Journal of Child and Family Studies

, Volume 26, Issue 5, pp 1266–1273 | Cite as

Association Between Socio-Ecological Risk Factor Clustering and Mental, Emotional, and Behavioral Problems in Hispanic Adolescents

  • Lila Asfour
  • Shi Huang
  • Manuel A. Ocasio
  • Tatiana Perrino
  • Seth J. Schwartz
  • Daniel J. Feaster
  • Mildred Maldonado-Molina
  • Hilda Pantin
  • Guillermo PradoEmail author
Original Paper


Compared to non-Hispanic whites, Hispanic adolescents in the U.S. report higher rates of several mental, emotional, and behavioral problems such as substance use, sexual risk behaviors, and internalizing and externalizing problems. There is evidence of common pathways in the development of mental, emotional, and behavioral problems with certain subgroups of Hispanic adolescents being at greater risk. In the present article, we report analysis of baseline data for 959 Hispanic adolescents who participated in one of two randomized controlled trials evaluating a family-based preventive intervention. Utilizing latent class analysis, we identified subgroups of Hispanic adolescents based on socio-ecological risk and protective factors (e.g., parent–adolescent communication, parental involvement in school). Three distinct socio-ecological risk subgroups (high, medium, and low risk) were identified and exhibited significant differences from each other across a majority of socio-ecological risk and protective factors. Adolescents in higher socio-ecological risk subgroups reported greater mental, emotional, and behavioral problems across all outcomes. Individual comparisons revealed significant differences between the low socio-ecological risk group and both the medium and high socio-ecological risk group in lifetime alcohol use, smoking, and sex, as well as internalizing and externalizing problems. Implications for intervention include focusing on specific risk subgroups and targeting shared risk and protective factors rather than specific mental, emotional, and behavioral outcomes.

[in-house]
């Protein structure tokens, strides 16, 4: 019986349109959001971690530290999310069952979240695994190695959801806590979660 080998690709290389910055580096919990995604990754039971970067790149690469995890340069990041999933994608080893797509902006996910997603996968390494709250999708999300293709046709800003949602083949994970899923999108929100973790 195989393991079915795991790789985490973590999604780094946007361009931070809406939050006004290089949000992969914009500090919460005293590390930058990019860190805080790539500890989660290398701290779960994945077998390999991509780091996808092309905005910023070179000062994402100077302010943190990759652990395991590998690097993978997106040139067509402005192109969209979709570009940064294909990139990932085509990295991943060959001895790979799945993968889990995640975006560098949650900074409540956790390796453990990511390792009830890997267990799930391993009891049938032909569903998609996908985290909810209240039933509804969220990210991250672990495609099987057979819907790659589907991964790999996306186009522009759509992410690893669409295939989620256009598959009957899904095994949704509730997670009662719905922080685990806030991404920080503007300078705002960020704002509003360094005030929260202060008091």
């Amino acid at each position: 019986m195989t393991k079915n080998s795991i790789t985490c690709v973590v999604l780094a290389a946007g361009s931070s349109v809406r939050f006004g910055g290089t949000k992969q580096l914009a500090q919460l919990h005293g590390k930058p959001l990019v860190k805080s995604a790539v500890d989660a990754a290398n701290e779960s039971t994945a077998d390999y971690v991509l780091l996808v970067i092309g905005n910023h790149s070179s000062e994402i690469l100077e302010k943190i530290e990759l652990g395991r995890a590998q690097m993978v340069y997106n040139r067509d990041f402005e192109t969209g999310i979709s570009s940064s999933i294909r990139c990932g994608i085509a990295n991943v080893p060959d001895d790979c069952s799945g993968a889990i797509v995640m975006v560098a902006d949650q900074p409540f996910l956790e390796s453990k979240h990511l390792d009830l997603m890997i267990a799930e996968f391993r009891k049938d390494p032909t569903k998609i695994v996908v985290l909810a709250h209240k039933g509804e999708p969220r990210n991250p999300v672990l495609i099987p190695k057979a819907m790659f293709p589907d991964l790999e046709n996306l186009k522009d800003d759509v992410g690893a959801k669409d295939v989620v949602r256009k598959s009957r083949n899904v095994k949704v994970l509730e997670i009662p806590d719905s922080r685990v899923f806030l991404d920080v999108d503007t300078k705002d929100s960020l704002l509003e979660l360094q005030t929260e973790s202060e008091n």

Hispanic Adolescents Latent class analysis Risk factors Health behaviors 


Compliance with Ethical Standards

Competing financial interests

The authors declare no competing financial interests.


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Copyright information

© Springer Science+Business Media New York 2017

Authors and Affiliations

  • Lila Asfour
    • 1
  • Shi Huang
    • 1
  • Manuel A. Ocasio
    • 1
  • Tatiana Perrino
    • 1
  • Seth J. Schwartz
    • 1
  • Daniel J. Feaster
    • 1
  • Mildred Maldonado-Molina
    • 1
  • Hilda Pantin
    • 1
  • Guillermo Prado
    • 1
    Email author
  1. 1.Leonard M. Miller Division of Prevention Science and Community Health, Department of Public Health SciencesUniversity of Miami Miller School of MedicineMiamiUSA

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